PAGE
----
The European Economic and Social Committee (EESC) has been advocating for organised civil society and citizens at global, national and subnational levels to be fully involved in the development, review and, above all, implementation of the Paris Agreement. With the general framework agreed at the COP21 in Paris, it is now also the role of non-state actors, including civil society, to work together to implement it. Multi-level and multi-stakeholder climate governance is the strong focus of our work in 2017 and beyond.
„Mezőgazdaság, vidékfejlesztés és környezetvédelem” (NAT) szekció - Related Publications and other work
Bees play a vital role in preserving biodiversity and ecological balance.
The European Economic and Social Committee is the first EU institution in Brussels to launch an urban apiculture project – and this is only part of its recent commitment to reduce adverse effects on the environment. With its two hives, the EESC is actively contributing to safeguarding biodiversity in Brussels and is reaffirming its commitment to a sustainable urban environment.
The "Smart Cities" project is a follow-up to the European Economic and Social Committee (EESC) own-initiative opinion on smart cities as a driver of a new European industrial policy, adopted in July 2015.
The EESC "Smart Islands" project is based on the own-initiative of the European Economic and Social Committee (EESC) on Smart islands TEN/558.
The EESC Permanent Study Group on Sustainable Food Systems aims to contribute to the development of a comprehensive food policy in the EU. This leaflet presents its main priorities and ongoing work.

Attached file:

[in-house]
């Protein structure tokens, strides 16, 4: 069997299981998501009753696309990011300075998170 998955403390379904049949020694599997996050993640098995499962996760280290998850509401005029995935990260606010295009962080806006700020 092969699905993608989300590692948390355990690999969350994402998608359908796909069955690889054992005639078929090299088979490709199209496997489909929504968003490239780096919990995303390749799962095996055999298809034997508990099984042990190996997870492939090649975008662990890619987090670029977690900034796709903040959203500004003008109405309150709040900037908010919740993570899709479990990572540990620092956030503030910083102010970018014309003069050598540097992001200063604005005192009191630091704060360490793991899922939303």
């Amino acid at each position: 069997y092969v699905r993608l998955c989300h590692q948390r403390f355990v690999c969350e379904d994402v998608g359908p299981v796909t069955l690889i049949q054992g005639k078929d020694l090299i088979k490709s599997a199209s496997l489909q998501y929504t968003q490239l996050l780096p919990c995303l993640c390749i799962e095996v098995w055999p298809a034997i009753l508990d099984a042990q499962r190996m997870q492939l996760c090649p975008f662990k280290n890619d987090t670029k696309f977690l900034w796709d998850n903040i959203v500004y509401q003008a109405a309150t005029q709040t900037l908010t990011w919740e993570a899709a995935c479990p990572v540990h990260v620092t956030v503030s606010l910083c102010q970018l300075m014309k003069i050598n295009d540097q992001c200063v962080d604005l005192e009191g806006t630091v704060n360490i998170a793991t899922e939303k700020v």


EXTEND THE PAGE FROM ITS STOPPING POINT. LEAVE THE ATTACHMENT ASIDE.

Representatives of European organised civil society have put forward their proposals as part of the preparation by the Commission of its 2017 Work Programme. While regretting the result of UK citizens' vote to leave the EU, the EESC asks for a rapid start to the negotiations with the UK in order to respond to the present uncertainty about the future of the EU and it demands to be fully involved in the negotiation process with the UK.
Switching from a linear (take-make-use-throw away) economy to an eco-design focused circular (make-use-reuse-remanufacturerepair) economy in which nothing is wasted is a critical challenge for Europe. It makes the economy more sustainable and reduces the environmental footprint through better resource management and reduced extraction and pollution; it also enables businesses to gain a competitive edge thanks to better management of raw materials, while making the economy less dependent on imported – potentially critical and rare – materials.
The "Smart Cities" project is a follow-up to the European Economic and Social Committee (EESC) own-initiative opinion on Smart cities as a driver of a new European industrial policy, adopted in July 2015.
Within the framework of the project, a delegation of seven EESC members has carried out study visits to six EU cities that have successfully implemented smart project initiatives.